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The bits that Figure 2-10 identifies as Do Not Modify (DNM), Read As Zero (RAZ), must not be modified by software. These bits are:

• Readable, to enable the processor state to be preserved, for example, during process context switches

• Writable, to enable the processor state to be restored. To maintain compatibility with future ARM processors, and as good practice, you are strongly advised to use a read-modify-write strategy when changing the CPSR.

But with bitwise operations, you can already clearly define which bits you want to alter, without modifying any unexpected values, and it avoids wasting extra cycles. What's the reason of this recommendation?

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There are specific instructions to avoid/reduce masking as well. For example, msr cpsr_c,r2. See also: CPSR exception modes – artless noise Apr 16 '13 at 22:44
In your title you wrote SPSR (saved program status register), but I think you meant CPSR. – Étienne Apr 17 '13 at 9:32
@Étienne That is true CPSR vs SPSR; they are different. But the underlying concept apply equally to both. – artless noise Apr 17 '13 at 15:28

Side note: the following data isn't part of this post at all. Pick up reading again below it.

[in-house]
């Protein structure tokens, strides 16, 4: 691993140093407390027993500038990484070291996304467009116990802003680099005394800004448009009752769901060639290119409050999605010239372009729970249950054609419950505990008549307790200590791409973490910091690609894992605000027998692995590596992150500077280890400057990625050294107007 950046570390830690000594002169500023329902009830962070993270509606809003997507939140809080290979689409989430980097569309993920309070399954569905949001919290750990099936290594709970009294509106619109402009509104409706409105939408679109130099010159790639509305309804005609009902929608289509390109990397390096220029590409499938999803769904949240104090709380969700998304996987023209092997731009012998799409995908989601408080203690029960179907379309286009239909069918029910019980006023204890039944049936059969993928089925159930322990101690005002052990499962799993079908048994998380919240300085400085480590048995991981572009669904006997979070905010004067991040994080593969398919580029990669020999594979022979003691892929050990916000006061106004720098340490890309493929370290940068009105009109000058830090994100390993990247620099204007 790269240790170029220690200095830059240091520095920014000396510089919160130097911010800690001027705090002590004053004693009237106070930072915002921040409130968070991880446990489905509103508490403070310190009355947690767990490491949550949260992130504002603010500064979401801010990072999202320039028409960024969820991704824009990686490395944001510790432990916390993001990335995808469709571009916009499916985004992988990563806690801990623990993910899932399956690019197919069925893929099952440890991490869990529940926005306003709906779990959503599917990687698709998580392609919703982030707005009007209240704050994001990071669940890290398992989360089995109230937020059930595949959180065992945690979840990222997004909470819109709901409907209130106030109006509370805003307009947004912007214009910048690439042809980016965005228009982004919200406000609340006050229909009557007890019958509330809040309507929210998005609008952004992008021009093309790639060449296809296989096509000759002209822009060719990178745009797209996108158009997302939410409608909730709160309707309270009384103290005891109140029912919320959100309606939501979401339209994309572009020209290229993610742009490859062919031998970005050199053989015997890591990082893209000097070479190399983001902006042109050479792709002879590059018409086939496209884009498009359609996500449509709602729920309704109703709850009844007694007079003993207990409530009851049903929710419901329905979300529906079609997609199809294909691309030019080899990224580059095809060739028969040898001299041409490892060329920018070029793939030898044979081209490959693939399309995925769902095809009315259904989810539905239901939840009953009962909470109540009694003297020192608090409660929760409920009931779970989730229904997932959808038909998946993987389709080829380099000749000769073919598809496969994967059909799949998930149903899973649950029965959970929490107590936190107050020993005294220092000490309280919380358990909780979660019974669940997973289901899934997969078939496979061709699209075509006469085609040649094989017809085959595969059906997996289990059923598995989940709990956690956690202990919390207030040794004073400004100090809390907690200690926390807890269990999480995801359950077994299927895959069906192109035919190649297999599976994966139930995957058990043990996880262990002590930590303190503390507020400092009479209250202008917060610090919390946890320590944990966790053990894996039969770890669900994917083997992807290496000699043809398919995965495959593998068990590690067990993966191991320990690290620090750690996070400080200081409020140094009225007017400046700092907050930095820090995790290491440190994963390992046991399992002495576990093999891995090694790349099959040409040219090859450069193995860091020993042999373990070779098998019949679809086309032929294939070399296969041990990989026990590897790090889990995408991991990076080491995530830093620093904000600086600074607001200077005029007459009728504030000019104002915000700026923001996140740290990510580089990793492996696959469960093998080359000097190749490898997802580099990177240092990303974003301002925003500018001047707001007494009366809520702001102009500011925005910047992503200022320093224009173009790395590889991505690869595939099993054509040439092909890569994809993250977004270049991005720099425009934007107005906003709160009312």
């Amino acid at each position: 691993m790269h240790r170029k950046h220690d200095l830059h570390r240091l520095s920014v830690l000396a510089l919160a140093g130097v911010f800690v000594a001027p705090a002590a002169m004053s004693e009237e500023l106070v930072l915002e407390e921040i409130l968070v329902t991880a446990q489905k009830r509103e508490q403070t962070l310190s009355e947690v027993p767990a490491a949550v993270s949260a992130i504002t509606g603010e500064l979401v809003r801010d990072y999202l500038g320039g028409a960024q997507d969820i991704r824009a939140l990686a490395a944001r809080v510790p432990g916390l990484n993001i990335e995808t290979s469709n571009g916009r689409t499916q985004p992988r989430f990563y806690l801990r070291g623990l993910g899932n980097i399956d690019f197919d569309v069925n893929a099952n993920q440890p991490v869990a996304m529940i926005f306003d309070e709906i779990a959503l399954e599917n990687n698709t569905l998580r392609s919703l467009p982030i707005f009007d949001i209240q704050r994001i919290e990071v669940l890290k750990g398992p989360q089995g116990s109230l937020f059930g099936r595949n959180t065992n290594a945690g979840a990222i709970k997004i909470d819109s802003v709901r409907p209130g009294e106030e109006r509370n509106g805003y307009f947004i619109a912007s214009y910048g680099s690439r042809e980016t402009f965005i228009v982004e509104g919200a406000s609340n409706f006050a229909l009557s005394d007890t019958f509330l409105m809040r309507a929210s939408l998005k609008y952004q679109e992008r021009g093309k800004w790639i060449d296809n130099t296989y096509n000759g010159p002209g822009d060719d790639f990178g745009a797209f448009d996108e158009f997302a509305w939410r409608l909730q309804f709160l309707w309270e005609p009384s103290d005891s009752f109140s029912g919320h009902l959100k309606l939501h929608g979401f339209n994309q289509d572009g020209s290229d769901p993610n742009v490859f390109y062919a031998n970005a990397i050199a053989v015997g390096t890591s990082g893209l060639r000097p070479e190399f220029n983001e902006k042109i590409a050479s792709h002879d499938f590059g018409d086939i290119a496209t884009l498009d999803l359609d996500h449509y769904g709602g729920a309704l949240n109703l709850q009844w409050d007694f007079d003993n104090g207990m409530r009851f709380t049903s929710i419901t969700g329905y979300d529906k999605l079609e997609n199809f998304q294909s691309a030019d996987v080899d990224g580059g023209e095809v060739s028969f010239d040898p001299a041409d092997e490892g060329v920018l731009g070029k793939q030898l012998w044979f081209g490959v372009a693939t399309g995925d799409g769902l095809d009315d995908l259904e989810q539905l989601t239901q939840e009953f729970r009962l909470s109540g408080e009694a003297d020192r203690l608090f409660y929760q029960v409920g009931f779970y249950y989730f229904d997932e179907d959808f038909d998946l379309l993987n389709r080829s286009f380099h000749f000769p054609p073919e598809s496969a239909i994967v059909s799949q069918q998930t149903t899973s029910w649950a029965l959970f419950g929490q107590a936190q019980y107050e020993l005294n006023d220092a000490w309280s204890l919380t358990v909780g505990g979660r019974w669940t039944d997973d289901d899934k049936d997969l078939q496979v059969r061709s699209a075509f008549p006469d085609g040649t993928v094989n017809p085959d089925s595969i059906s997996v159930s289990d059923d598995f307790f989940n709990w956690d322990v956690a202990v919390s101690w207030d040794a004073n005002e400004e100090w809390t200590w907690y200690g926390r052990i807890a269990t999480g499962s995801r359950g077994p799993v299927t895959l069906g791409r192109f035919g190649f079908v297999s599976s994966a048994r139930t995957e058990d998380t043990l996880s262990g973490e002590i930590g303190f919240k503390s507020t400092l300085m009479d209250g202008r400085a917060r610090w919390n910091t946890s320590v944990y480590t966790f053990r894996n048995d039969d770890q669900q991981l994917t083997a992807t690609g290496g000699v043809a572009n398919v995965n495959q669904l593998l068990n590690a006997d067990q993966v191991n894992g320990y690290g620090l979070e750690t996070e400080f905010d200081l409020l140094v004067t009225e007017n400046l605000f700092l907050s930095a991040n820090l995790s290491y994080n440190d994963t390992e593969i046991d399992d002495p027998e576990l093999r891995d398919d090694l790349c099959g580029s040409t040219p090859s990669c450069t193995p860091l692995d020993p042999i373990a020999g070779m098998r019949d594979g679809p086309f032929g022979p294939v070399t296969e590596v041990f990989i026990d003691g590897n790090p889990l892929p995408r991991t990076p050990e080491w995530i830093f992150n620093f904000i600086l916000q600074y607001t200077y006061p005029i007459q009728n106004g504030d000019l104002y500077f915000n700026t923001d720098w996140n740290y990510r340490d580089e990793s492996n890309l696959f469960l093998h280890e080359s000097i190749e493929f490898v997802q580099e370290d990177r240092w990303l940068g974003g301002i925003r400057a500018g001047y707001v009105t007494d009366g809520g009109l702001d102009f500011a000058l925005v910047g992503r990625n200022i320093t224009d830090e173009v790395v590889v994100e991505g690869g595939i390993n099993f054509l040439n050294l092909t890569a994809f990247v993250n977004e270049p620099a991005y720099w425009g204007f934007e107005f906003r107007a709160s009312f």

up vote 5 down vote accepted

What the manual is warning you about is don't write zeros (or whatever) to the DNM bits assuming that they won't be modified - that may be the case in current processor implementations but even if that's the case today it might not be in future implementations.

Similarly, they seem to be reserving the right to change the RAZ bits in the future so that they might not always be zero or maybe that writing a one to them may cause some change in state, even if re-reading the bit still reads as zero.

Also, keep in mind that most bitwise operations that "clearly define which bits you want to alter" usually results in a read/write/modify sequence. For example, val |= 0x08; performs a read/modify/write.

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I hadn't thought of it that way. Thanks for the clear explanation! – CX gamer Apr 16 '13 at 23:24

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